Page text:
NASHVILLE, Tenn. (WKRN) — A new organization wants to protect the historic areas of Nashville amid explosive growth in the city.
Wednesday morning, officials announced the formation of the Preservation Society of Nashville, organized by co-founders Kelleigh Bannen and Colson Horton as a catalyst for real change in historic preservation in Nashville.
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“Nashville’s unprecedented season of growth has brought remarkable opportunities and so much prosperity to our city, and we honor that,” Bannen said. “However, the need for historic preservation has never been greater or more urgent. We believe that we can both celebrate Nashville’s growth, while offering the chance to shape that growth in a way that honors Nashville’s unique history and places. This is the moment as citizens reflect and purposefully consider how we can continue to grow without abandoning what makes Nashville so vibrant. The Preservation Society of Nashville will be Davidson County’s only preservation nonprofit with paid staff that is focused on citywide advocacy, education and historic preservation.”
“Our town has always had an incredible ability to mobilize in times of need,” Horton said. “Preservation and strategic growth are a citywide concern, and we invite all communities to join our cause to help protect what makes Nashville so special.”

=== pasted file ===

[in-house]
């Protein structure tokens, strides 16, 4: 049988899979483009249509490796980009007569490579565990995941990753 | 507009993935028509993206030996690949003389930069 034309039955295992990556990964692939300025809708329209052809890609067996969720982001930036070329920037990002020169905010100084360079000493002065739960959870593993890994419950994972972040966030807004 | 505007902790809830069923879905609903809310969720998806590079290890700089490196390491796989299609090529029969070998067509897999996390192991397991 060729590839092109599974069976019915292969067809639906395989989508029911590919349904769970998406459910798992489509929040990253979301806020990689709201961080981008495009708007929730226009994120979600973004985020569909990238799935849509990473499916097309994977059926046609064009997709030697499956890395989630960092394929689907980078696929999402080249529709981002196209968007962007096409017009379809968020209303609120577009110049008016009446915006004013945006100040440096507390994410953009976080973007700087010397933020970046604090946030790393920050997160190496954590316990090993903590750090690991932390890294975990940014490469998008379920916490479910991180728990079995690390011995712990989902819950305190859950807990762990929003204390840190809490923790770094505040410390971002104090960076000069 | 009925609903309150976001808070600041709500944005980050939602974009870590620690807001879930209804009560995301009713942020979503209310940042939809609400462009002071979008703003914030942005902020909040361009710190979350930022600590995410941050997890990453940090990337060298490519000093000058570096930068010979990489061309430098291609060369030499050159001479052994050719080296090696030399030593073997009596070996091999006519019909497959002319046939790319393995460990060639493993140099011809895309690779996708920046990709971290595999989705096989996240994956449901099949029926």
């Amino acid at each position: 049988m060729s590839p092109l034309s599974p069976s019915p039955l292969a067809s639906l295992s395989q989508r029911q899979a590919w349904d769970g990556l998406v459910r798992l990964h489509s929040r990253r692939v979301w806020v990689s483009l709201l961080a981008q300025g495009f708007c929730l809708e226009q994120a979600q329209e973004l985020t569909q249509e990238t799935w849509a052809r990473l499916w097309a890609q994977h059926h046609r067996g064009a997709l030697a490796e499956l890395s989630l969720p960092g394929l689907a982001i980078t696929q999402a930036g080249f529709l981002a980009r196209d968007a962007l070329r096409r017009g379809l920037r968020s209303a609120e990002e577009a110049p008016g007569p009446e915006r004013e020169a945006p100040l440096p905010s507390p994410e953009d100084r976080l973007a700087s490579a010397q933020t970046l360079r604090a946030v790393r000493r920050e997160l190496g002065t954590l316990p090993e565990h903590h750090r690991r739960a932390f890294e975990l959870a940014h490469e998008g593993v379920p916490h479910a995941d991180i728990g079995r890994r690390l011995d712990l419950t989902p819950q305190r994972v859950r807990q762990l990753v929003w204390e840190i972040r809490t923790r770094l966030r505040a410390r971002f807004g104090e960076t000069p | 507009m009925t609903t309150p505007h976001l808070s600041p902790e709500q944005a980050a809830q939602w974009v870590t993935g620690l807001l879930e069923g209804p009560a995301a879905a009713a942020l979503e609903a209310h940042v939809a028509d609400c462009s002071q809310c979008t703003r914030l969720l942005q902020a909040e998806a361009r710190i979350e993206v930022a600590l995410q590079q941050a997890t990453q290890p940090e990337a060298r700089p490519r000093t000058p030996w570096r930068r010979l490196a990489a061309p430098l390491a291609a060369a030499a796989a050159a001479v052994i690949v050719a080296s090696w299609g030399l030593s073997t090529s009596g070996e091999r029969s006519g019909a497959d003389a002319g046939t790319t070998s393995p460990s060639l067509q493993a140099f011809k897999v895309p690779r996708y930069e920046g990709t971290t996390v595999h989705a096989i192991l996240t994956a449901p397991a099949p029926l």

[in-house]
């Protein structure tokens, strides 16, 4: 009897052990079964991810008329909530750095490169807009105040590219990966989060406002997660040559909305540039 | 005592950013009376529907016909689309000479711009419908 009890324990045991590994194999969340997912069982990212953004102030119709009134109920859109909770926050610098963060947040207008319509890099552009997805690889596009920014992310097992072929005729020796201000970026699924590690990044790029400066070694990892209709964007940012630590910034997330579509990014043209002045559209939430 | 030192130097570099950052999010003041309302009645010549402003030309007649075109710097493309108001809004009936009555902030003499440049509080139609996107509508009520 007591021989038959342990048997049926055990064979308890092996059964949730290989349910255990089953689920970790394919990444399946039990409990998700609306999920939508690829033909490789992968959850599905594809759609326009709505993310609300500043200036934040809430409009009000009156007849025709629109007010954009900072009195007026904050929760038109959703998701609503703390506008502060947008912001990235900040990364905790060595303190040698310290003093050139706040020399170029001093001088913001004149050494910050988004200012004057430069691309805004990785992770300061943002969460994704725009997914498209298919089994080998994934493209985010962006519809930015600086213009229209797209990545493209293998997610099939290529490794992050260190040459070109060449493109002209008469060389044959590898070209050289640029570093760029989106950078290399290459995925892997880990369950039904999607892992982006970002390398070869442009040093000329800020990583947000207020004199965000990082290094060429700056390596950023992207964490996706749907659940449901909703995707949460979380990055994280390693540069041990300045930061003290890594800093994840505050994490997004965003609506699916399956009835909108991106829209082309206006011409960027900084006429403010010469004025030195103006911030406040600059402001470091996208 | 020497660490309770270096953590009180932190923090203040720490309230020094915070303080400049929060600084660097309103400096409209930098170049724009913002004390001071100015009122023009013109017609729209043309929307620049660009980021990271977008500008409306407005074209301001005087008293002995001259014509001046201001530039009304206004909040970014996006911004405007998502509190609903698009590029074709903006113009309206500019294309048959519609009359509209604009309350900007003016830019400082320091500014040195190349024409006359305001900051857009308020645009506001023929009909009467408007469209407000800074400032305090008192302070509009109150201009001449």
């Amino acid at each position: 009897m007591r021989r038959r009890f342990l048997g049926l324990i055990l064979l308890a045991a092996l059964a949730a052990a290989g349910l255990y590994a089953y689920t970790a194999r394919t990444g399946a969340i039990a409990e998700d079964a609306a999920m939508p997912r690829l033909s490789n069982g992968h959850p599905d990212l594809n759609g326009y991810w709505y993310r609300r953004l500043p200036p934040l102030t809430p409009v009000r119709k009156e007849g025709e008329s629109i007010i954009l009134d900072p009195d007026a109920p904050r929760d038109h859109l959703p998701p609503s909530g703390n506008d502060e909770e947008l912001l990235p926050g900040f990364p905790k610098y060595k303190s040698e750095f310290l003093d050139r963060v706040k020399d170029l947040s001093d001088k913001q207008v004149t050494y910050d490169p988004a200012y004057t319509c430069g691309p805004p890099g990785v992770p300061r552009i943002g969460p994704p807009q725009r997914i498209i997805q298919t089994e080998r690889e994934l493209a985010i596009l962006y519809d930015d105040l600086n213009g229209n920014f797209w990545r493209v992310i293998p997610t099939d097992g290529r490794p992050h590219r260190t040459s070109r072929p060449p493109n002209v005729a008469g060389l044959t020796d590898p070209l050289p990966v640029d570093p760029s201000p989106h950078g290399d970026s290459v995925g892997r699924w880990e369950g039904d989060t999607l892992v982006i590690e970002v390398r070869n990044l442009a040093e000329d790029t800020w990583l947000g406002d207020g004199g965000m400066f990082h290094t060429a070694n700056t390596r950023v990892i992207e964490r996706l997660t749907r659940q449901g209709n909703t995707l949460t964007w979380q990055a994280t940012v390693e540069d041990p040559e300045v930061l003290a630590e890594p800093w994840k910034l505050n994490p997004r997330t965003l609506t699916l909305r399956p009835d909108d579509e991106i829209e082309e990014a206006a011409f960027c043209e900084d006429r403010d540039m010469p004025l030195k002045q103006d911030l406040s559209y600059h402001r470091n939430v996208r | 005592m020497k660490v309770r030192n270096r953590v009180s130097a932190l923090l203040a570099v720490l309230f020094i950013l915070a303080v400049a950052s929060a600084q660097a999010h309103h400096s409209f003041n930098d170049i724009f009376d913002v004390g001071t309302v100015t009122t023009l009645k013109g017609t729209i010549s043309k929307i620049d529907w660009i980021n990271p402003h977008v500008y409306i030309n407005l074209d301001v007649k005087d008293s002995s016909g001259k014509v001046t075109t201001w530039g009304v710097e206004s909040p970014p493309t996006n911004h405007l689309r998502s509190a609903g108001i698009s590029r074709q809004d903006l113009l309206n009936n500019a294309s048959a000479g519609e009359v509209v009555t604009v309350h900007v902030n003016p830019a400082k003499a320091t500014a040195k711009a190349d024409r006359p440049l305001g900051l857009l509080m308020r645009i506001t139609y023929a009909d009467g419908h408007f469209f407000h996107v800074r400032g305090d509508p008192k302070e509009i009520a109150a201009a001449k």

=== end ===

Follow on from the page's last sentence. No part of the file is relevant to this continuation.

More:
In their announcement, Bannen and Horton also announced the nonprofit’s board of directors, which includes the co-founders as well as Nick Birren, Gary Burke, Nick Dryden, Rachel Halvorson, Lynn Maddox, Keith Meacham, Sam Reed, Mark Simmons, Cyril Stewart, Brian Tibbs, Mary Ann Weprin and Holly Williams.
Strategic Advisors include Bari Beasley, President and CEO of the Heritage Foundation of Williamson County; Meg Hershey, Vice President and COO of the Heritage Foundation of Williamson County; and Todd McKee, Counsel, T. McKee Law.
Ex-Officio Board Members include Patrick McIntyre, Executive Director of the Tennessee Historical Commission and the State Historic Preservation Officer; Jeff Syracuse, Metro Councilman; Tim Walker Executive Director of the Metro Historical Commission and Dr. Leathora Williams, Historian and Professor at Tennessee State University.
Those looking to become a member of PSN or to learn more about the nonprofit can click HERE.